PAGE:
Many sermons begin with a funny story or captivating movie image told right after the reading of Scripture.
This is the hook—in homiletic technical speech—a way to capture the attention of listeners who have gathered from various quadrants of the community with a multiplicity of concerns ranging from loss of faith to loss of employment.
Our knowledge of the latest breaking news, international and local political unrest, and impending weather seem to provide the best commentary for acknowledging the shared existence of the community of faith.
We know that there is a lack of religious literacy even among those who regularly hear sermons. From mainline denominations to independent communities, Christians today lack the capacity to express the biblical revelation of God's activity in human history as demonstrated in the life of Jesus Christ. The sermon's task is to counteract the amnesia that has undermined so much of Christian expression.
A few years ago, one of my students prepared a sermon on Psalm 34 as capturing the fear and turmoil of David hiding from Saul in 1 Samuel. The sermon captivated us as we listened because we were invited by description to actually fear for our very lives. After the sermon, the other students asked how the preacher had imagined so clearly the anxiety. The student acknowledged that he described for us his own feelings experienced in a near-death incident in his own life.
What made his message so captivating was that during the sermon, he never injected his life experience directly. While he had used a real-life incident, he didn't deviate from the biblical narrative by inserting a personal illustration. Instead, he described distress, despair, and disorientation, leaving the story of David central in our imaginations against these feelings of anxiety. This seamless narration proved more memorable than raising our sympathy toward the speaker as he recounted his own story. I marveled at the impact of this telling of the biblical story as it must have been originally passed down through the generations of ancient Israel. Since then, I have encouraged preachers to pause in writing their sermons to craft a biblical narrative rather than merely a biblical idea.
When one thinks of an illustration to insert or an idea to insert, consider if it truly belongs in the scene from Scripture one is rehearsing. If so, can the point be made directly in the biblical episode?
An example is to describe John's care for Mary, the mother of Jesus, after the crucifixion, as ministry to a middle-aged Palestinian woman who has just attended her son's public execution. In our current political reality, these words carry the weight of both the death of Jesus and the massacre of young men today in ethnic wars. Who cares for their mothers?
Or maybe one could describe Eve's parseltongue encounter as leading to the first residential foreclosure. While beckoning images of our movie-going imaginations, the context remains a narrative of detrimental consequences resultant to a verbal exchange with a serpent. Suddenly J. K. Rowling is not so original and the biblical narrative is recovered as humanity's foundational story. One-liners and intentional turns of phrases register the force of the biblical image against the realities our listeners experience today. God's people then, and now, can trust the comforting intrusion of the Holy Spirit.
What do your listeners do with the sermons you preach?
Are their lives a continuation of the drama of God or do they leave the Sunday service as consumers and commentators imitating and supplementing the world as presented by the networks? Just how do we captivate the imaginations of a high-tech audience with instant global news and portable movie theaters on handheld devices?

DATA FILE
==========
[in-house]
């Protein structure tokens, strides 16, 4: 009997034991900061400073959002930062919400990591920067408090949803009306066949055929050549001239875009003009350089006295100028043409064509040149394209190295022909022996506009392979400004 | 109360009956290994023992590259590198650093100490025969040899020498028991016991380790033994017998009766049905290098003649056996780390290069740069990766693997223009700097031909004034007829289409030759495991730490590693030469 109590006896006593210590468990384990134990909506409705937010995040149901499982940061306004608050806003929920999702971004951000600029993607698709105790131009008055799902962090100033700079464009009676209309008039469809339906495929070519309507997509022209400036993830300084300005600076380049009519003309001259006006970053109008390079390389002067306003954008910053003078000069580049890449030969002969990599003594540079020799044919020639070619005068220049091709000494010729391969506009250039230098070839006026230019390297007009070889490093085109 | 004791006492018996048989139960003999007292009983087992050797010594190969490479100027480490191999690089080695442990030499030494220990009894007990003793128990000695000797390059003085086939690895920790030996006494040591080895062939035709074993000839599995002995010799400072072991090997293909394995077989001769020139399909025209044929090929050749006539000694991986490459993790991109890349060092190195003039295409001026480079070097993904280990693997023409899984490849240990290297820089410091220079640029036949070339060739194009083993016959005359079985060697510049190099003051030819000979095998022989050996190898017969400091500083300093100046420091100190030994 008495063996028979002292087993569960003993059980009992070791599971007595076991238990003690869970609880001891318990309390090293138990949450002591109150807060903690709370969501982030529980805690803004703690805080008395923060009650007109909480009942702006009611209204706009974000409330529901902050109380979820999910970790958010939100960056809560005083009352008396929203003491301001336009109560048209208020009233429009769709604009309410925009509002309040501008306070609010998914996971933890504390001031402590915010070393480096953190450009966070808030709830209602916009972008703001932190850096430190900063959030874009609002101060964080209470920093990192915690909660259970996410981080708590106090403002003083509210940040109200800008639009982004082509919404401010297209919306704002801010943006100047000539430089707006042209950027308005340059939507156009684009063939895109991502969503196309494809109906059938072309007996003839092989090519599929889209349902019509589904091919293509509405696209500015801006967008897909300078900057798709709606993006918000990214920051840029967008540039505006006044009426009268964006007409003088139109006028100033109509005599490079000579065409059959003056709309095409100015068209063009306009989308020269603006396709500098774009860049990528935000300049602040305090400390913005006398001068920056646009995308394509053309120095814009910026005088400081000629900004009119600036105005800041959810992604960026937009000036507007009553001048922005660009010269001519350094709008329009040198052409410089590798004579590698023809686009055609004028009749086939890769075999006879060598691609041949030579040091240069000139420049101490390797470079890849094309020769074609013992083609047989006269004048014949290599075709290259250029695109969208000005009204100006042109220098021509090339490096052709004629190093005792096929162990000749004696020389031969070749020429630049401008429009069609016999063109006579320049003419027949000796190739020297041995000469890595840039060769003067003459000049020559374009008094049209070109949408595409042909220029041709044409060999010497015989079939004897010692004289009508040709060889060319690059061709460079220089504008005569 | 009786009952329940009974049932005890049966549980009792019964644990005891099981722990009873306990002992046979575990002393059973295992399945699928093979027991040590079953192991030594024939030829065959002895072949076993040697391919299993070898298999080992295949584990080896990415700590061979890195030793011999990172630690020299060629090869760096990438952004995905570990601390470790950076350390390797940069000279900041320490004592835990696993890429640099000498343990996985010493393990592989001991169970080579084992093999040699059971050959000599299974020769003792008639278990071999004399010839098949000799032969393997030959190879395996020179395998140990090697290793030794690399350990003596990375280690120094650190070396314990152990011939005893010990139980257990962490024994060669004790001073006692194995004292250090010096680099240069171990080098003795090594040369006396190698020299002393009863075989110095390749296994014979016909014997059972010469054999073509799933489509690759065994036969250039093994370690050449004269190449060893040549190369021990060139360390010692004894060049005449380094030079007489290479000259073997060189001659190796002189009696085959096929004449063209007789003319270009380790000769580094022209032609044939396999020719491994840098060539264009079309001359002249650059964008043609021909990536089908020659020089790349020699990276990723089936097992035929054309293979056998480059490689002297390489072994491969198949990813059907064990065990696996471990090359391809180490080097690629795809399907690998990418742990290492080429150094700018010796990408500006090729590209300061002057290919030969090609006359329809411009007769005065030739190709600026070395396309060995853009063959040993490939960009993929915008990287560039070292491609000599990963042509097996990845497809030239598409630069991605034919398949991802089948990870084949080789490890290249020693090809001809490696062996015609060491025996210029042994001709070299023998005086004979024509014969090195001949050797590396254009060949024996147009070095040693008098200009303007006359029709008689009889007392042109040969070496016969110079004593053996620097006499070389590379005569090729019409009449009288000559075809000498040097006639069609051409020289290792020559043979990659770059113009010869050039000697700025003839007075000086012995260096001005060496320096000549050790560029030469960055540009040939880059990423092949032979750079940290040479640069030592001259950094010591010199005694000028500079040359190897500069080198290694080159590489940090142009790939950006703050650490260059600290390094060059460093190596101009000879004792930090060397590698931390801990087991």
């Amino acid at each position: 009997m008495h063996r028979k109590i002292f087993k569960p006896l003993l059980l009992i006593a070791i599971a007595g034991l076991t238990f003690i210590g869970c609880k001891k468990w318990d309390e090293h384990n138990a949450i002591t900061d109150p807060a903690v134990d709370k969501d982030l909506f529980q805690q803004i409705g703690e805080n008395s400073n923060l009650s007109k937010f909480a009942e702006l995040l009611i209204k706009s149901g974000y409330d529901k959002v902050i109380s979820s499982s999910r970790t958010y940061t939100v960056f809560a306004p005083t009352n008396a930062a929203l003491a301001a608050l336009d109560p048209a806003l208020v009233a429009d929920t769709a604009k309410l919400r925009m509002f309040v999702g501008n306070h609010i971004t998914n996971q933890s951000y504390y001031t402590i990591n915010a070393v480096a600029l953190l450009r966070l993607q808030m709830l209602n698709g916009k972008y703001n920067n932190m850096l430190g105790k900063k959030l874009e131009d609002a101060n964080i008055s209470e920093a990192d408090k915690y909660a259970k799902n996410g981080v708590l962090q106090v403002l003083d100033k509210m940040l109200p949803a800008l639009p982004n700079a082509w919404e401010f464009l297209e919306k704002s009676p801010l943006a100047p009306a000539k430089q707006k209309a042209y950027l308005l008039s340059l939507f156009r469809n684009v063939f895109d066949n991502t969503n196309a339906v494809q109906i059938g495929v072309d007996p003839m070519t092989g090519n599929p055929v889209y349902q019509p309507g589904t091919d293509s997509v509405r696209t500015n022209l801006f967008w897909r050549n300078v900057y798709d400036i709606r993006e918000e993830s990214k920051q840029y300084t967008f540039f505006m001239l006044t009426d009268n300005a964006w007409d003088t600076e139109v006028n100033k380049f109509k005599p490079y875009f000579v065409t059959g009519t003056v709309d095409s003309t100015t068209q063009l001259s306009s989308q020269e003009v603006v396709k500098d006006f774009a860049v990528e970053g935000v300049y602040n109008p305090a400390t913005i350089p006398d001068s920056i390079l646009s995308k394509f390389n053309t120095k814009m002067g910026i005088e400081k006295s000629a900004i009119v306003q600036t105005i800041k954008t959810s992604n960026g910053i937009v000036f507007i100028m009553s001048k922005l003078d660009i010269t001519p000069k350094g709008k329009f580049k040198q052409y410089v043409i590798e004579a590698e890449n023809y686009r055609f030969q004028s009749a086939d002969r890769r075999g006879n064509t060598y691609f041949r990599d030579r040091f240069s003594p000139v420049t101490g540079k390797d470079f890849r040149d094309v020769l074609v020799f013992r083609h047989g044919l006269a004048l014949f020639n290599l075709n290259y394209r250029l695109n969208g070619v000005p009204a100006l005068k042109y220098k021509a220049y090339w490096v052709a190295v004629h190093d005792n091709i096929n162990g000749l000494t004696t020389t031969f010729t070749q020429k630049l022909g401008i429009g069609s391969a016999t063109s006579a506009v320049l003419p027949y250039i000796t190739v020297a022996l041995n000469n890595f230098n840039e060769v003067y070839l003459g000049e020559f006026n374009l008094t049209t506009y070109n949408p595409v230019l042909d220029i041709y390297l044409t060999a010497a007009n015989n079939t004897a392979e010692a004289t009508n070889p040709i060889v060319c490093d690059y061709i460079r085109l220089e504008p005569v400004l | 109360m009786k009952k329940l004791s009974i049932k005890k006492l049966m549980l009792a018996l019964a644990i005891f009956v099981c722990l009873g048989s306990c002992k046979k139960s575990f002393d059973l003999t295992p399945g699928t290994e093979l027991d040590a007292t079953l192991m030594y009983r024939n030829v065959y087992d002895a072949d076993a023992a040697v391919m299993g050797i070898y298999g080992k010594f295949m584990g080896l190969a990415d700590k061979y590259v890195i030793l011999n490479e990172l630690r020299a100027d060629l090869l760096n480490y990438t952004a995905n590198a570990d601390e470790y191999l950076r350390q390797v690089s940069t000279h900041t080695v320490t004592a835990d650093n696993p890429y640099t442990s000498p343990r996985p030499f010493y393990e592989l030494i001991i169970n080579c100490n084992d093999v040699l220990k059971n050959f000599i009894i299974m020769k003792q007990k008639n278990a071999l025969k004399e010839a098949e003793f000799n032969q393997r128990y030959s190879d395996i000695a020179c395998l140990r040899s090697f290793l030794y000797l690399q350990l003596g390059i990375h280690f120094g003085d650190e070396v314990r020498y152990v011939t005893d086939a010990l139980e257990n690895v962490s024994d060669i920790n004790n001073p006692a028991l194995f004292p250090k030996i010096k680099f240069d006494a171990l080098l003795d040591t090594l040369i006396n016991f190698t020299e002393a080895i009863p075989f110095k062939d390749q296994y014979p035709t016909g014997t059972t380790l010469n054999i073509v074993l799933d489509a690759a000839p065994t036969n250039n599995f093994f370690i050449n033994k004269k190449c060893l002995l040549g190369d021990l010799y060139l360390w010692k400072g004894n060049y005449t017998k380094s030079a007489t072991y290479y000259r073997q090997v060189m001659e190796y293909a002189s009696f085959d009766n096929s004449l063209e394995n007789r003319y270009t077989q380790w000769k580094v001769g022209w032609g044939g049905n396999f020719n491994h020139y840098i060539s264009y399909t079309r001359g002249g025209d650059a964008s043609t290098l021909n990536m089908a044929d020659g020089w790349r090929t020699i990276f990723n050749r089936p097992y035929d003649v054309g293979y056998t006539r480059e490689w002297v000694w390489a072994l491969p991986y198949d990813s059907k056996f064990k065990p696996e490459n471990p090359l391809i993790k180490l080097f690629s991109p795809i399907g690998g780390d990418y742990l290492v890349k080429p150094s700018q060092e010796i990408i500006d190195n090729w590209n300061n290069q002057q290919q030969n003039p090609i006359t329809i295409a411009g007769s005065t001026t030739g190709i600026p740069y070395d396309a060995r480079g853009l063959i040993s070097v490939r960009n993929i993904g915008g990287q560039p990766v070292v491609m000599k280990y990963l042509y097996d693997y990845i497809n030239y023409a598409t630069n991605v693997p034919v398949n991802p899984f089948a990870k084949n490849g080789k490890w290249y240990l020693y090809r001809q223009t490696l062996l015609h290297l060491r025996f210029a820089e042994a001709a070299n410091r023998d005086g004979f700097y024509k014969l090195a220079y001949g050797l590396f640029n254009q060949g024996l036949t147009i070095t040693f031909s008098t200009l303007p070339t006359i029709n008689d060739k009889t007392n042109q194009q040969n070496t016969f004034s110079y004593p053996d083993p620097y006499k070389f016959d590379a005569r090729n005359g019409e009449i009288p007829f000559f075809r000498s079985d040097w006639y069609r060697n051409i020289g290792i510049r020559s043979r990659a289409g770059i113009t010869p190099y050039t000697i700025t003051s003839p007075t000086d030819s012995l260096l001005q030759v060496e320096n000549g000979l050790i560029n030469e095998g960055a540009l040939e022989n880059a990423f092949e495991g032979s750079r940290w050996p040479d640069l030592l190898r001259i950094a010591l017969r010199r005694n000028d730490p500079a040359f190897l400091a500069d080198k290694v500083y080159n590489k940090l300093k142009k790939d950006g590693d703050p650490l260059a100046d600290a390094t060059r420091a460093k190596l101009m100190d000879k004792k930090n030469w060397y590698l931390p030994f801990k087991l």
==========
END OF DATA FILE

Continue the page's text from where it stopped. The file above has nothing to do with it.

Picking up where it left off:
Here we are, thousands of years later, reading an ancient equivalent to Facebook. Everything from the transcripts of the spoken messages of Jeremiah to the Letter to the Hebrews are ancient blog posts sent out through the progressive technological advancement in communication known then as writing.
As the media continues to exploit negative images of religious practice, people of faith must negotiate the question of how to speak of spiritual disciplines in a secular society. A final example might be how to speak of sharing meals. From Adam and Eve's sin-filled snack in Genesis and the wilderness-wandering worship community's servings of fast food to Jesus' stories of banquets and practice of smoked-fish fellowships, gathering at the table to feast serves as a constant metaphor for community formation. Describing the multiethnic, intergenerational, bilingual fellowships in the Epistles with attention to the gatherings for refreshment, rather than merely a weekly ritual, may invite Christian dining with neighbors rather than religious spates over Eucharist.
Such fluency with the language we call Christian requires a grasp of the entire biblical narrative—an imagination informed of God's purpose and the speech to convey it in a world that can't conceive the divine intention to restore the goodness of creation. This requires conveying Scripture in order to expose the reality it is narrating.
What we craft as a Christian sermon should expose our listeners to the drama suggested in the storied testimony to God's justice, in such a way as to make discernible its demonstration in the life of Jesus. Such a message will recover the witness to the God of Jesus Christ as the shared knowledge of the community of faith called Christian.
I believe the most effective proclamation of the word of God, the most effective way to tell this story, is to tell it in such a way that the drama it tells happens all over again—first among the listeners who call themselves followers of Jesus.
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